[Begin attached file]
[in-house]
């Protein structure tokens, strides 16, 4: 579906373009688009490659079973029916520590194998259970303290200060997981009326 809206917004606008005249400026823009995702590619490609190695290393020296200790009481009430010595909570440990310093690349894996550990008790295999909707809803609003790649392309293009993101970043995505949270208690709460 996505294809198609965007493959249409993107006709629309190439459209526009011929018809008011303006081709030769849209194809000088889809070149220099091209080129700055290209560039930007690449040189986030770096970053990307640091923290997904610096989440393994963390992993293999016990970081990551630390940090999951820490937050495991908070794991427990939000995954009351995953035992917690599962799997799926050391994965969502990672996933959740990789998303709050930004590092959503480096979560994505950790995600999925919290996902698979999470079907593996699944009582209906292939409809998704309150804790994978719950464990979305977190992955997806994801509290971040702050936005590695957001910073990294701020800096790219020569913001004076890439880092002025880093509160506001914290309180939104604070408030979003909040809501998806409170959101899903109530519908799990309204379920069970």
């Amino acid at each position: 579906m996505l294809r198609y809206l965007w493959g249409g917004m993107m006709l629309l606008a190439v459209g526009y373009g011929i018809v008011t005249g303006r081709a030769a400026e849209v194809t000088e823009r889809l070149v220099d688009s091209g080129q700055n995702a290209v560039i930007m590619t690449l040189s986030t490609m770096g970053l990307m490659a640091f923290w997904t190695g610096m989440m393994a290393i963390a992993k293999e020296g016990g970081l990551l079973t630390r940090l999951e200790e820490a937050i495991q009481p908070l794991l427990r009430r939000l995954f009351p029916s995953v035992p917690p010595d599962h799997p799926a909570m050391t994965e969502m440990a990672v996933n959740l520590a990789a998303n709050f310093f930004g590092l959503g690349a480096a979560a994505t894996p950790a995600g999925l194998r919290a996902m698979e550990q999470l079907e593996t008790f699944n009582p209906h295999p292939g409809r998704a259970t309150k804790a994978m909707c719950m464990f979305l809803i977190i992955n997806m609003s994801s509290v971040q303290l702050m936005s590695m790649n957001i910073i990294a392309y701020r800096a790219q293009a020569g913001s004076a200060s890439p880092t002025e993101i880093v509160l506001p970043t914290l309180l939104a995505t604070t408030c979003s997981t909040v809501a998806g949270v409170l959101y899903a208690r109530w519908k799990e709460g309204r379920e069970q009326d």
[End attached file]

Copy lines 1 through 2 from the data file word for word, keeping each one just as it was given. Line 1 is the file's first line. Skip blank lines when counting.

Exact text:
[in-house]
């Protein structure tokens, strides 16, 4: 579906373009688009490659079973029916520590194998259970303290200060997981009326 809206917004606008005249400026823009995702590619490609190695290393020296200790009481009430010595909570440990310093690349894996550990008790295999909707809803609003790649392309293009993101970043995505949270208690709460 996505294809198609965007493959249409993107006709629309190439459209526009011929018809008011303006081709030769849209194809000088889809070149220099091209080129700055290209560039930007690449040189986030770096970053990307640091923290997904610096989440393994963390992993293999016990970081990551630390940090999951820490937050495991908070794991427990939000995954009351995953035992917690599962799997799926050391994965969502990672996933959740990789998303709050930004590092959503480096979560994505950790995600999925919290996902698979999470079907593996699944009582209906292939409809998704309150804790994978719950464990979305977190992955997806994801509290971040702050936005590695957001910073990294701020800096790219020569913001004076890439880092002025880093509160506001914290309180939104604070408030979003909040809501998806409170959101899903109530519908799990309204379920069970």